Brendan Gleeson – what an underrated actor. The brooding, sinister Irish character actor has had some brilliantly memorable roles. However, it is his performance as Father James, the kindhearted Catholic priest in a remote Irish small town that truly shows off his range as an actor.
The McDonagh Brothers (Martin and John Michael) have singlehandedly help prove that the Irish are incredible artistic talents. Both brothers have worked with Gleeson in highly successful films, but it is John Michael McDonagh that truly brings out the brilliance in Brendan Gleeson, both in The Guard and Calvary.
The Catholic Church has become a hot topic over the last few years, so it is very refreshing to see a priest portrayed in a positive light. Although the serious allegations that encapsulate the reputation of the church are featured occasionally in the film as criticisms, Father James doesn’t go near such allegations. Instead, he is a simple priest who wants to simply live his life and make his community stronger. What doesn’t help is the whole bevy of lost souls in the small town, including a vicious atheist doctor, a vulgar millionaire, a wife beating butcher who approves of his wife’s infidelity and Father James’ own suicidal daughter from before he was a priest. Oh, and he is given one week to live by a parishioner who says he will kill James that Sunday on the beach. It is a brilliant character study of all these different, radical personalities, anchored by the brilliantly complex and layered performance Gleeson gives.
A wonderful dark comedy, with pitch black humor scattered throughout the film. Gleeson himself has a very deadpan cynicism that is absolutely hilarious, but the writing also lends itself to making some very subtle, dark jokes.
I also need to praise the brilliant filmmaking approach here – never before has the Irish countryside looked more beautiful and sinister, but even more specifically, the framing of characters in unofficial monologues and discussions add so much to the experience – seeing every single contour of Gleeson’s face, and being able to see the emotion in his eyes allows us to feel a deep connection to the character. Even the epic climax is absolutely brilliantly made, and quite shocking at first, beautiful upon inspection. It is an absolutely superb, brilliantly made film that is incredibly aesthetically pleasing.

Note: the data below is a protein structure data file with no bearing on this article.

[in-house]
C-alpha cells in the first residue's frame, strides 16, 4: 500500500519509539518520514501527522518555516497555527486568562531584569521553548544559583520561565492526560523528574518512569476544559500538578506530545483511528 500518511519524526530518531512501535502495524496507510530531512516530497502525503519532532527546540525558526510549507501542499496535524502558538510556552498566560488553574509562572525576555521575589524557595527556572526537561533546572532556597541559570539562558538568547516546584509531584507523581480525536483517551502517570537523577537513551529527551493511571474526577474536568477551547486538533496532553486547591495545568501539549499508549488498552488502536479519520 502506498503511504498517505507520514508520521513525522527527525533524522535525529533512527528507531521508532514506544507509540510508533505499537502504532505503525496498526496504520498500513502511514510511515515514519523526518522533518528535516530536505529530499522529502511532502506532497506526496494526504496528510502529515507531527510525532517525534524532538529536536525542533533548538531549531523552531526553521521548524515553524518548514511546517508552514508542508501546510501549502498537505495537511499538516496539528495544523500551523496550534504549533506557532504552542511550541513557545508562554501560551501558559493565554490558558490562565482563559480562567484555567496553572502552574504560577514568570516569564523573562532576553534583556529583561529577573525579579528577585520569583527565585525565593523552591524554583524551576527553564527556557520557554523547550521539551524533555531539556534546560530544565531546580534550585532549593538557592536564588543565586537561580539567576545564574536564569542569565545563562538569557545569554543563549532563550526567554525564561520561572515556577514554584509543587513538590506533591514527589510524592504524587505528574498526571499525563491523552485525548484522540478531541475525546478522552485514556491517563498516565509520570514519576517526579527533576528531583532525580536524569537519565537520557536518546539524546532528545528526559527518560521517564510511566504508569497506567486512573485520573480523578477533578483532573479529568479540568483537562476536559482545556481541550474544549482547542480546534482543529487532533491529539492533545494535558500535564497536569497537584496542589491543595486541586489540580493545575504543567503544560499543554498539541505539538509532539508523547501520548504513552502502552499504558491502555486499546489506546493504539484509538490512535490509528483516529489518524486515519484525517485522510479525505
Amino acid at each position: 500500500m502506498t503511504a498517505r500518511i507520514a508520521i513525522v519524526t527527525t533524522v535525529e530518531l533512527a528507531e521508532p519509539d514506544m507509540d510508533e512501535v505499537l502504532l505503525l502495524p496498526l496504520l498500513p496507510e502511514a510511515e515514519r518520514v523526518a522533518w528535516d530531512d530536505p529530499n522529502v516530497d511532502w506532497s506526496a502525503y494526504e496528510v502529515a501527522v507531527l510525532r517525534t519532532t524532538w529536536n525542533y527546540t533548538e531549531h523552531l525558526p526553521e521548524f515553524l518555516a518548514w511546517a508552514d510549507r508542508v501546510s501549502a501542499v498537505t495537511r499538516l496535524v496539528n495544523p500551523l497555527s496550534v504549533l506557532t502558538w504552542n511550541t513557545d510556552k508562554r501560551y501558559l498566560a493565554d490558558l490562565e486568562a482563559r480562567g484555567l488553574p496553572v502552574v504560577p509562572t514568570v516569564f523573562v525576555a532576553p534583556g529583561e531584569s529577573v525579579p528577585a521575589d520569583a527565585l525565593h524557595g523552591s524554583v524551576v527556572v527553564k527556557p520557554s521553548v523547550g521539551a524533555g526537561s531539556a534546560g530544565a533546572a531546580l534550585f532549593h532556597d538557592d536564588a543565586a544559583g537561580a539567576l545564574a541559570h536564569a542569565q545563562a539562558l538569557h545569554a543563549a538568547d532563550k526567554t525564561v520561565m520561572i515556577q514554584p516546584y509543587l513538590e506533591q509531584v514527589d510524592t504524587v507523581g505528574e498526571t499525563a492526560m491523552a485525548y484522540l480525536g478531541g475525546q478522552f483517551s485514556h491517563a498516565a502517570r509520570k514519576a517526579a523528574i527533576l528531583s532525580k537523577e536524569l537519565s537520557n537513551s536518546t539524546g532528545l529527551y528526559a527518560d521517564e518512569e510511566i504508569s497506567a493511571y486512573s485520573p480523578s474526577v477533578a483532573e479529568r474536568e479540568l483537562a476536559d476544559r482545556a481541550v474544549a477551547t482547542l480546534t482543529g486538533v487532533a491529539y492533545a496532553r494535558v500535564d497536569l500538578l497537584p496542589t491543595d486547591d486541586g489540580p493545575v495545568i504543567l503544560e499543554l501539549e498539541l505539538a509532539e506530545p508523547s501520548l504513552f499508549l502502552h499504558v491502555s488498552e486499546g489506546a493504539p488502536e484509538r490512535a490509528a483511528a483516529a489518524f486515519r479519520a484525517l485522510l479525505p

I simply just cannot stop praising Gleeson enough. His performance really hit it out of the park. It may not be as showy as many other great performances in similar films, but his quiet dignity and perfect characterization of this dedicated priest who isn’t quite so sure of his own faith, and borders on having a complete breakdown, struggling to keep himself together for the good of the community. It is one of greatest film performances I’ve ever seen, and that just goes to show how underrated and brilliant Gleeson is as an actor.
I must applaud John Michael McDonagh for his approach to the subject matter – the Catholic Church may have some rotten apples, and sadly those few are responsible for the tarnished reputation of the church of late. It took really intelligence and courage for McDonagh to make a film that portrayed a good, honest, wholesome priest, and how he has the intentions that match those that he preaches.
Darkly funny, intelligent and very unique, Calvary is unlike anything I have seen before, and will definitely be considered one of the best of the year, if not perhaps the greatest film achievement of the year.